Thursday, July 07, 2011

Shed family say poverty cost them their kids

From the Houston Chronicle:

Inside the 12-by-25-foot shed are hand-built shelves where children's clothes are folded neatly next to canned goods, boxes of cereal and a stack of family photos. On another shelf, beside two king-size beds, textbooks lie next to board games.

Despite the cramped conditions, it overflows with love, said Charlomane Leonard, 35, as she stood in front of the shed that she, her husband, Prince Leonard, and six children have called home for years.

"That's what makes it comfortable," she said.

But to Child Protective Services, the shed is an unsafe environment for the children. After receiving a phone call about the Leonards' living conditions, agency caseworkers removed the couple's children last month.

The Leonards said their children were safe and happy and felt they were targeted by the agency because they are poor.

CPS spokeswoman Gwen Carter said poverty was not an issue and that the agency does not remove children from their parents' custody based on the family's economic circumstances, but on other factors such as unsafe living environments, abuse and neglect.


While it's small and can seem crowded, the Leonards said the storage shed is the safest place they've lived in a long time. Prince Leonard said management is aware the family lives there, as are others who rent space at the facility.

"No one can get in and no one can get out without the remote," Charlomane Leonard, a stay-at-home mom, said as she pointed to the automatic gate at the front entry.

The couple said they have done their best to turn the shed into a suitable living environment for their children — Sabrina, 12; Prince Leonard II, 10; Raheem, 8; Saleem, who turns 7 today; Abdullah, 4; and 2-year-old Jamil.

Prince Leonard built all the shelving and a makeshift loft. There's a refrigerator, an air conditioner and wood-burning heater. On land behind the storage units, the children and their mother plant a garden every summer, harvesting squash, tomatoes, okra and peppers.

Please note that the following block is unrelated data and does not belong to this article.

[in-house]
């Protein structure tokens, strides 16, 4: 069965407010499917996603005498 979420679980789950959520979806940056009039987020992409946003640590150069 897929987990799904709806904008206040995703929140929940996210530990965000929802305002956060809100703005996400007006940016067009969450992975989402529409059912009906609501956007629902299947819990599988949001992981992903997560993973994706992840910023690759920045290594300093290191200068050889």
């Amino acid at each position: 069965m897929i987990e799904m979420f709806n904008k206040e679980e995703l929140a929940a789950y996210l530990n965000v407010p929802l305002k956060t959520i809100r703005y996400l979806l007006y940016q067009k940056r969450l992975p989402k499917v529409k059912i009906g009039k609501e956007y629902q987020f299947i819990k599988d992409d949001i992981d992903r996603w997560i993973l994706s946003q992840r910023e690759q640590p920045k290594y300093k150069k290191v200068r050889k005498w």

Lacking in the shed is running water, but Prince Leonard fills a 55-gallon barrel daily from a spigot at the end of the storage lot so the family can take baths. They fill jugs of drinking water at grocery stores and use a "compost" toilet, Charlomane Leonard said.

More here.

Without addressing whether CPS is doing the right thing here, it is impossible for me not to note that such a story is an unpleasant reminder of one of the many reasons I'm a liberal.

In a country as rich as ours, a country that can spend hundreds of billions destroying and killing Muslims abroad for years and years, a country that rewards the bankers who nearly ruined our economy with hundreds of billions in bailout money, a country that hands over by way of mandate hundreds of billions of citizens' dollars to private health insurance companies, which may or may not provide adequate health care for such extortion, a country that refuses to tax the wealthy elitists who sit on the lion's share of our bounty, nobody, nobody, should have to live in a shed, no matter how nice or safe it is.

This situation simply should not exist.

Republicans and Libertarians falsely justify our tolerating this bullshit by attacking the poor, calling them stupid, or lazy, or both, or even daring to suggest that they actually drive Cadillacs while getting fat on food stamps. Democrats like to talk the talk but do nothing. Same difference. So-called Christians disqualify themselves from using the word for self-identification by doing nothing. Or, at least, what charitable efforts they do make amount to nothing in the long run, except for the self-aggrandizement and satisfaction that comes from tossing a few dollars in the direction of the poor, who remain poor because charity cannot change the unjust and entrenched economic system that guarantees chronic poverty.

Only the government has the power to end such injustice. Indeed, we've done some good on this front before: LBJ's Great Society programs went a long way toward reducing poverty, but they hit a massive road block in the Reagan era, when the Gipper successfully introduced racism to America's conceptualization of poverty. Sure, there were problems with housing projects and such, but that's a reason to reform and retool, not to give up.

It makes me sick to my stomach that poverty is not the number one priority for this nation. Indeed, it is our great moral failing as a people that we do not emulate Jesus by embracing his profound compassion for the poor. Some Christian nation we are.